Windhoek — The lack of proper identification for 43 of the 89 people discharged in the Caprivi secessionist trial was the main cause for their acquittal on Monday.
This emerged from closer scrutiny of the lengthy judgment delivered by Judge Elton Hoff on Monday when he acquitted Vasco Inambao Lyonga, Jacob Linus Musondeke, Chombo Elvin Simon Kauhano, Stephen Kandela Mashando, Linus Kashala Luseso, Richwell Kuliselo Mahupelo, Rosco Matengu Makapa, Moven Kawana Chombo, O'Brien Sinkolela Mwananyambe, Joseph Omo Mufuhi, Boswell Adams Muyumbano, Calvin Liseli Malumo, Chris Sitali Mushe, Tobias Muswabe Kananga, John Tibiso Masake (Mutalife), Isaya Shaft Kamwanga, Phelem Mboozi Mutuwangele, Richard Masupa Mungulike, Fred Maemelo Ziezo, Gilbert Kasiyana Poshowe, Fredrik Kabatondwa Lutuhezi, Victor Tumoni Lunyandile, Ernest Lolisa Lifasi and Charles Kalipa Samboma.
Others are Kisko Twaimango Sakusheka, Joseph Kabuyana Kabuyana, Ernest Salufu Samunzala, Thaddeus Sibonwa Mundube, Francois Liyemo Mubita, Chrispin Saili Samahili, Linus Chombo Chombo, Stephen Milinga Ntelamo, Molicious Simone, George Lifumbela Mutanimiye, Kennedy Simasiku Chunga, Agry Simasiku Muamba, Michael Mundia Mubyana, Wilson Mutumuswana, Oscar Gilson Libuo, Richard Likezo Saweke, Matengu Elvis Puteho, Simon Max Mubita and Genese John Kabotana.
All 43 were discharged after Judge Hoff found the State did not prove beyond a reasonable doubt that it had a case against them during the marathon judgment that lasted over eight hours on Monday. The judgment comprised a hefty 153-pages, which the Judge read out in full to family members of the accused and interested members of the public who packed the Prison Court to the rafters.
Most of the accused had been in custody for close to 13 years.
They were part of 122 people originally charged with the failed secession attempt in the Caprivi Region on August 02, 1999. After the State closed its case on February 07, 2012, the lawyers for 81 of the suspected secessionists lodged an application in terms of Rule 174 of the Criminal Procedure Act 51 of 1977 for the discharge of their clients, since there was no evidence against them which required a reply from them. The Act states an accused can be discharged at the end of the prosecution's case if there is no evidence before the court showing the accused committed the offence he/she is being charged with.
However sixty-five of the original 122 of which twelve had since died will still have to answer to the charges they face, Judge Hoff ordered.
Included in the 65 are John Samboma, who is believed to be an alleged commander of the so-called Caprivi Liberation Army (CLA), and former opposition National Assembly MP Geoffrey Mwilima. Other suspects that will still have to answer include Gabriel Mwilima, George Kasanga and Barnard Mucheka. It is now up to the remaining accused to either testify in their own defence or opt to make use of their right to remain silent.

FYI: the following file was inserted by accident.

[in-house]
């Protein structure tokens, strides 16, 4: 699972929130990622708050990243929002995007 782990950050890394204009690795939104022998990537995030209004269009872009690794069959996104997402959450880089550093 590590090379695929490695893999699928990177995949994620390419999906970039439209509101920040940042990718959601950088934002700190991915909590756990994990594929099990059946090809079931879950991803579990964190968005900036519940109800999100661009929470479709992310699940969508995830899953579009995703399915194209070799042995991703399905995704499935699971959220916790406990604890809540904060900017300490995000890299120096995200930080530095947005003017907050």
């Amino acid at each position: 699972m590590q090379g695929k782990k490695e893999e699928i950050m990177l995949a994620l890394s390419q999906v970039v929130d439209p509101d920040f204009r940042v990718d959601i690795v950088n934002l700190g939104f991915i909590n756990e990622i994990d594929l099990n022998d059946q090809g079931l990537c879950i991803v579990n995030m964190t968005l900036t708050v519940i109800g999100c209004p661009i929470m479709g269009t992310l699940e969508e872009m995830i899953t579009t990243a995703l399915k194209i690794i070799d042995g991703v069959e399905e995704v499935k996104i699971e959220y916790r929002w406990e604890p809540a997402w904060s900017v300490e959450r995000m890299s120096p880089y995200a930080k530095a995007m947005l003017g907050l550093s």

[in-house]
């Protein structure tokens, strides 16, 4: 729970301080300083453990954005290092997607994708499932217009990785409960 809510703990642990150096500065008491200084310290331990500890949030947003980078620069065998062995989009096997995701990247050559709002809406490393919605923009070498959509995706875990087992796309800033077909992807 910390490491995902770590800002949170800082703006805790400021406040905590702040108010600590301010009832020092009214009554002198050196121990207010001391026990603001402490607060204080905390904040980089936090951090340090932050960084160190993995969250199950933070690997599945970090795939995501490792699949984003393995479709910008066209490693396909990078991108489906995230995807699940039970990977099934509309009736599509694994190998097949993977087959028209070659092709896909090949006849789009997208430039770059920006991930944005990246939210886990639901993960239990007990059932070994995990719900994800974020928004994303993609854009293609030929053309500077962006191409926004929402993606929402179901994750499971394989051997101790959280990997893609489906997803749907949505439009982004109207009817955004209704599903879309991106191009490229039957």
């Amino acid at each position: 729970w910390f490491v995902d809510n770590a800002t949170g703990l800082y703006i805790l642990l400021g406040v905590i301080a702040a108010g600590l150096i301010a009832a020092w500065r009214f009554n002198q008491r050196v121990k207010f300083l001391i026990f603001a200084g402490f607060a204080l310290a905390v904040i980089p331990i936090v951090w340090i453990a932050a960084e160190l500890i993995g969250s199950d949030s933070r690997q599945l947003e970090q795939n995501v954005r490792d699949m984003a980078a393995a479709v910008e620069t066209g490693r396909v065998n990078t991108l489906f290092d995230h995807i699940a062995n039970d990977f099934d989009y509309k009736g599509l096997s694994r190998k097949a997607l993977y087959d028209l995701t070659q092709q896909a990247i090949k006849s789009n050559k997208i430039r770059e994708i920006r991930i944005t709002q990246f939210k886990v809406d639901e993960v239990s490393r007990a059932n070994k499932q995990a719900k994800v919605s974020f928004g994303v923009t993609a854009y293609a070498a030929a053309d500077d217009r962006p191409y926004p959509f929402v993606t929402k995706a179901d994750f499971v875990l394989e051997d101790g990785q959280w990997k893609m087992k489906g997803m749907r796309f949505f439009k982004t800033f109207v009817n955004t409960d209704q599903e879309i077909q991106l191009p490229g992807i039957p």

At the beginning of their trial in the High Court at Grootfontein in October 2003 all of the accused pleaded not guilty to all the charges they face, which include 278 charges among them high treason, nine counts of murder and 240 counts of attempted murder, two counts of public violence, five counts of contravening the Arms and Ammunitions Act, ten counts of malicious damage to property, one count of theft of diesel, one count of theft of two R5 rifles, two counts of illegal exit from Namibia, two counts of illegal entry into Namibia, two counts of using a vehicle without the consent of the owner and an alleged conspiracy to secede the Caprivi Region from the rest of Namibia.
The accused were also accused of having played a role in the bloody attacks on the Katima Mulilo Police Station and the Namibian Broadcasting Corporation's (NBC) regional office on August 02, 1999. Judge Hoff said in his judgment that "it is common cause that no identification parades were held at any stage during the investigation of this case. This was placed in issue at the inception of the trial. In the absence of any identification parades [the] State witnesses were allowed to identify the accused persons in court whom at any stage of the trial exceeded 100 individuals."
He emphasised that while the names of the individuals were mentioned and corresponded with the names on the charge sheet, many witnesses were, when given the opportunity to point out individuals in court, unable to point out the individual referred to. While it was submitted on behalf of the State that it was not imperative to hold identification parades since identification was never put in dispute during the investigation stage of the case, the admissibility of dock identification remains the prerogative of the court, Judge Hoff said.
The Judge discussed the merits of all of the applicants and the various evidence brought against them and the reasons why they are either discharged or not and in most cases of discharge found that proper identification was not proved. In the meantime Patrick Kauta, one of the defence lawyers representing the 43 high treason accused acquitted on Monday says though the acquitted suspects cannot sue the State for being imprisoned for 13 years they could sue the State for what he termed "malicious prosecution." Kauta said the matter was complex and will depend on what the acquitted individuals want to sue for.
Further efforts to get more clarity on whether the acquitted individuals can sue were met with a stony silence by various authorities in the legal field who were approached.
Deputy Prosecutor-General, Herman January, represented the State, while Judge Hoff presided.
The defence lawyers were Patrick Kauta, George Neves, Clive Kavendjii, Profysen Muluti, Jonathan Samukange, Victor Kachaka, Percy McNally and Hennie Kruger.